“the Arbitral Tribunal constituted with reference to the disputes which had earlier arisen, even though from the same agreement, cannot be the Arbitral Tribunal within the meaning of Section 9(3) of the Act even if were to be of the same composition. Section 9(3) of the Act does away with the jurisdiction of the Court with respect to interim measures also, once the Arbitral Tribunal is constituted. However, if a separate Arbitral Tribunal even if of same composition is to be constituted for disputes arising out of successive causes of action, Arbitral Tribunal constituted for adjudication of disputes arisen from an earlier cause of action cannot be the Arbitral Tribunal constituted for the disputes arising from a subsequent cause of action and qua which interim measures are sought.”
The Division Bench of the High Court of Delhi thus, disagreed with the order of the Single Bench and held that interim relief can be granted under Section 9(3) of the Act.
Subsequently, the Court decided not to remand the matter to the Single Judge to decide on merits and held that:
“A proceeding under Section 9 of the Act has a sense of urgency about it. Considering the same, it is not deemed appropriate by us to shuttle the parties to and fro the Benches of this Court. The principle of Order XLI Rules 24 & 33 read with Order XLIII Rule 2 of the CPC also permits the appellate Court to proceed to decide the merits even if have not been decided by the trial Court.”
The Court granted interim relief in the form of continuation of supply of shared services by the Respondents on the condition that the Appellant pays for the arrears of the operation and maintenance prior to the termination along with 4 lakhs rupees per annum for the shared services offered by the Respondents.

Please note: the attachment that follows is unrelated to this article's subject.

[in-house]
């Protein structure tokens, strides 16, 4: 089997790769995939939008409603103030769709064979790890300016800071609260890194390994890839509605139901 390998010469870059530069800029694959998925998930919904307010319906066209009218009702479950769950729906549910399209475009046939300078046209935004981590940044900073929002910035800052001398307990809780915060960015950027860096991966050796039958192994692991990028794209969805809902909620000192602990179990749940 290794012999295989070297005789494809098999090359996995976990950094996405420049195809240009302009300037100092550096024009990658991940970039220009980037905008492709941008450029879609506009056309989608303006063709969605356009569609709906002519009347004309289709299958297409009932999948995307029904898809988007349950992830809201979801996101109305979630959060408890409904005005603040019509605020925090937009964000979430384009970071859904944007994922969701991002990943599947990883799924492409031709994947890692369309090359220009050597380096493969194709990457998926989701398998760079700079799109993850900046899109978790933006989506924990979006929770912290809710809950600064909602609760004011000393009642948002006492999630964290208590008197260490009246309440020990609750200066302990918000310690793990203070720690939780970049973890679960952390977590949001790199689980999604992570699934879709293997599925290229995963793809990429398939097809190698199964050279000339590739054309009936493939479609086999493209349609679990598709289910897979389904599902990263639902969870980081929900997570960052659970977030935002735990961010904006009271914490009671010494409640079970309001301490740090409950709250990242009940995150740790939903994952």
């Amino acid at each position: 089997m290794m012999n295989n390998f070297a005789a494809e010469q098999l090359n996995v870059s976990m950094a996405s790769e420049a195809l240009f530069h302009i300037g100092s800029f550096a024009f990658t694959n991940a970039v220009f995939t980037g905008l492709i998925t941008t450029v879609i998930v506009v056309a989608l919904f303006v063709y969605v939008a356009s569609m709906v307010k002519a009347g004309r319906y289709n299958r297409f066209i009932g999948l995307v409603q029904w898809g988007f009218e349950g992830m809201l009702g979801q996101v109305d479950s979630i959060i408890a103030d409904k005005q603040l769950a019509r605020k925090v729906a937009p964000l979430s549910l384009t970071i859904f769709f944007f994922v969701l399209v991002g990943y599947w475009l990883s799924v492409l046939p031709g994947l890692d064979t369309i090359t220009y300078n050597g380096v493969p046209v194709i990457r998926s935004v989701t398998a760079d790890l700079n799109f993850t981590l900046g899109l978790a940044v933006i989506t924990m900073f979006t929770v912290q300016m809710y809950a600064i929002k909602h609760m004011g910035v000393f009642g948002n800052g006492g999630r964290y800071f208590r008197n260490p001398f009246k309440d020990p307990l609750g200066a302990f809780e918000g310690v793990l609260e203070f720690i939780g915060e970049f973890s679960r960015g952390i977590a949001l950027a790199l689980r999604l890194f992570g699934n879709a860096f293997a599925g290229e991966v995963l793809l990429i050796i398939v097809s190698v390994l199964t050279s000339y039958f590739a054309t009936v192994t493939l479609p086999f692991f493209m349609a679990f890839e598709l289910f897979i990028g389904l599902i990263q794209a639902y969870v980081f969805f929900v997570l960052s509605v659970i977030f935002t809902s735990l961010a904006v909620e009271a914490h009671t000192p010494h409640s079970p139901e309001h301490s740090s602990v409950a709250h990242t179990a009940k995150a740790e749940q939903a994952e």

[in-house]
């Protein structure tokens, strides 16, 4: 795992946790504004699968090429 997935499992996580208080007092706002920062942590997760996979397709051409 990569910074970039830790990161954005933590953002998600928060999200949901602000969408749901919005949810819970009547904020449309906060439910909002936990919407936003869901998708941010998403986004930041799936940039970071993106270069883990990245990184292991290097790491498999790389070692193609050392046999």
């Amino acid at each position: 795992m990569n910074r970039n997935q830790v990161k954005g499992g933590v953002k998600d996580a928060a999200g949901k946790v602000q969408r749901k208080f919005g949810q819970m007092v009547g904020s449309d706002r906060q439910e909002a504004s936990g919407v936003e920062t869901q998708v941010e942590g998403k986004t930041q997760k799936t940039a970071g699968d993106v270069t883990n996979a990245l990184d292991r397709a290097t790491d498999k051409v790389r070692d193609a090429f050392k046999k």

The Court in the instant judgment has interpreted Section 9(3) in harmony with the other provisions in the Act and precedents set by the High Courts and the Supreme Courts to reveal that an Arbitral Tribunal, similar in composition to another Arbitral Tribunal for an ongoing issue, is a different Arbitral Tribunal when referred to for a subsequent dispute.
Similarly, the Court has kept the commercial aspect of the issue at hand in regard, which concerns the supply of electricity, and considered it expedient to grant interim relief to the Appellant on a condition that it pays all dues to the Respondents and further decided a price for the Appellants to pay to the Respondents for the continuation of shared services.
Thus, equity formed a significant basis of the decision of the Court.
Disclaimer & Confirmation As per the rules of the Bar Council of India, law firms are not permitted to solicit work and advertise. By clicking on the “I AGREE” button below, user acknowledges the following:
there has been no advertisements, personal communication, solicitation, invitation or inducement of any sort whatsoever from us or any of our members to solicit any work through this website;
user wishes to gain more information about AMLEGALS and its attorneys for his/her own information and use;
the information about us is provided to the user on his/her specific request and any information obtained or materials downloaded from this website is completely at their own volition and any transmission, receipt or use of this site does not create any lawyer-client relationship; and that
We are not responsible for any reliance that a user places on such information and shall not be liable for any loss or damage caused due to any inaccuracy in or exclusion of any information, or its interpretation thereof.
However, the user is advised to confirm the veracity of the same from independent and expert sources.